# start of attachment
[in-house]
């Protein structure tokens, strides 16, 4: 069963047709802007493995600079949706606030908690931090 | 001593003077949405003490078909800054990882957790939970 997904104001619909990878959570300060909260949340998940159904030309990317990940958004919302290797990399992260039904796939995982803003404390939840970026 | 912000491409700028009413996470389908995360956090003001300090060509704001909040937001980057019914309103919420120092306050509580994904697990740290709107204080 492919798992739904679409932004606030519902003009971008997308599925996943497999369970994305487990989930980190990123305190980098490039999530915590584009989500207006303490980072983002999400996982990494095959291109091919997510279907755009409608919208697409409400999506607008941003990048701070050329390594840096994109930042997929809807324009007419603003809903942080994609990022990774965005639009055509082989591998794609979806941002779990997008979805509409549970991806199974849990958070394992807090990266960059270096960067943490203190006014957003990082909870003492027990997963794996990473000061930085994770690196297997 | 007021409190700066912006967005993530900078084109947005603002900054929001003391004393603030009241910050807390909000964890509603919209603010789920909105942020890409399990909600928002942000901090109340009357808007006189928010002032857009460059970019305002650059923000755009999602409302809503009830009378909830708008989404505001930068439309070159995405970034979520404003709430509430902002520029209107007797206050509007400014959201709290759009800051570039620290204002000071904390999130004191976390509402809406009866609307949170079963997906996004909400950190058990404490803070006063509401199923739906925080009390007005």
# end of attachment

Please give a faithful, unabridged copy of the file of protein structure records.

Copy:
[in-house]
């Protein structure tokens, strides 16, 4: 069963047709802007493995600079949706606030908690931090 | 001593003077949405003490078909800054990882957790939970 997904104001619909990878959570300060909260949340998940159904030309990317990940958004919302290797990399992260039904796939995982803003404390939840970026 | 912000491409700028009413996470389908995360956090003001300090060509704001909040937001980057019914309103919420120092306050509580994904697990740290709107204080 492919798992739904679409932004606030519902003009971008997308599925996943497999369970994305487990989930980190990123305190980098490039999530915590584009989500207006303490980072983002999400996982990494095959291109091919997510279907755009409608919208697409409400999506607008941003990048701070050329390594840096994109930042997929809807324009007419603003809903942080994609990022990774965005639009055509082989591998794609979806941002779990997008979805509409549970991806199974849990958070394992807090990266960059270096960067943490203190006014957003990082909870003492027990997963794996990473000061930085994770690196297997 | 007021409190700066912006967005993530900078084109947005603002900054929001003391004393603030009241910050807390909000964890509603919209603010789920909105942020890409399990909600928002942000901090109340009357808007006189928010002032857009460059970019305002650059923000755009999602409302809503009830009378909830708008989404505001930068439309070159995405970034979520404003709430509430902002520029209107007797206050509007400014959201709290759009800051570039620290204002000071904390999130004191976390509402809406009866609307949170079963997906996004909400950190058990404490803070006063509401199923739906925080009390007005």